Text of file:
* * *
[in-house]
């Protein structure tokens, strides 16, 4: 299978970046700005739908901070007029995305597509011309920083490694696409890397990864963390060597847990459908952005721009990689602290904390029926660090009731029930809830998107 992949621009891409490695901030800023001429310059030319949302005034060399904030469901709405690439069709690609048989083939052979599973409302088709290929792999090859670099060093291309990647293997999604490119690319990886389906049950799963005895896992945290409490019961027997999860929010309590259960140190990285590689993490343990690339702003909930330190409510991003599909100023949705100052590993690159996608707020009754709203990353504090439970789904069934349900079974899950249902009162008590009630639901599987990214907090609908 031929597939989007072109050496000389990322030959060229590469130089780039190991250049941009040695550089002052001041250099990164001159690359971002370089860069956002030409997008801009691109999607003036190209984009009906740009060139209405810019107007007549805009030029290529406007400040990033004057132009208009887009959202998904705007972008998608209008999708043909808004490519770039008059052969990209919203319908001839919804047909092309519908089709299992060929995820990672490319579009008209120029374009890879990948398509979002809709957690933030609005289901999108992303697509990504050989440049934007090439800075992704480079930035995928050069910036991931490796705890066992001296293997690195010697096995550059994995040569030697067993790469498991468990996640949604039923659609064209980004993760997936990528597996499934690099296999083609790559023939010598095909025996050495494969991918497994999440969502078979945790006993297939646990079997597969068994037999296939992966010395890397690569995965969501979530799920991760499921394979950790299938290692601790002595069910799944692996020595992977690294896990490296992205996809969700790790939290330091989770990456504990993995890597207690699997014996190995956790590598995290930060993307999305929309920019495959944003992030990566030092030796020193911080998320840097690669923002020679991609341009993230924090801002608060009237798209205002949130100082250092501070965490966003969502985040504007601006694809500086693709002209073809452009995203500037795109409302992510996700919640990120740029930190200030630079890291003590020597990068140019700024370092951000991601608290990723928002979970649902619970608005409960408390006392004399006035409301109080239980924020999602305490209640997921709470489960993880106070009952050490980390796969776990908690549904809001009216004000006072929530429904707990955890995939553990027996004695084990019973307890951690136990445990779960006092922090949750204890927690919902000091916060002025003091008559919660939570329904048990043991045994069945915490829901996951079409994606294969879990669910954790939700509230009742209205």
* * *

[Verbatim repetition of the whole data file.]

[in-house]
């Protein structure tokens, strides 16, 4: 299978970046700005739908901070007029995305597509011309920083490694696409890397990864963390060597847990459908952005721009990689602290904390029926660090009731029930809830998107 992949621009891409490695901030800023001429310059030319949302005034060399904030469901709405690439069709690609048989083939052979599973409302088709290929792999090859670099060093291309990647293997999604490119690319990886389906049950799963005895896992945290409490019961027997999860929010309590259960140190990285590689993490343990690339702003909930330190409510991003599909100023949705100052590993690159996608707020009754709203990353504090439970789904069934349900079974899950249902009162008590009630639901599987990214907090609908 031929597939989007072109050496000389990322030959060229590469130089780039190991250049941009040695550089002052001041250099990164001159690359971002370089860069956002030409997008801009691109999607003036190209984009009906740009060139209405810019107007007549805009030029290529406007400040990033004057132009208009887009959202998904705007972008998608209008999708043909808004490519770039008059052969990209919203319908001839919804047909092309519908089709299992060929995820990672490319579009008209120029374009890879990948398509979002809709957690933030609005289901999108992303697509990504050989440049934007090439800075992704480079930035995928050069910036991931490796705890066992001296293997690195010697096995550059994995040569030697067993790469498991468990996640949604039923659609064209980004993760997936990528597996499934690099296999083609790559023939010598095909025996050495494969991918497994999440969502078979945790006993297939646990079997597969068994037999296939992966010395890397690569995965969501979530799920991760499921394979950790299938290692601790002595069910799944692996020595992977690294896990490296992205996809969700790790939290330091989770990456504990993995890597207690699997014996190995956790590598995290930060993307999305929309920019495959944003992030990566030092030796020193911080998320840097690669923002020679991609341009993230924090801002608060009237798209205002949130100082250092501070965490966003969502985040504007601006694809500086693709002209073809452009995203500037795109409302992510996700919640990120740029930190200030630079890291003590020597990068140019700024370092951000991601608290990723928002979970649902619970608005409960408390006392004399006035409301109080239980924020999602305490209640997921709470489960993880106070009952050490980390796969776990908690549904809001009216004000006072929530429904707990955890995939553990027996004695084990019973307890951690136990445990779960006092922090949750204890927690919902000091916060002025003091008559919660939570329904048990043991045994069945915490829901996951079409994606294969879990669910954790939700509230009742209205």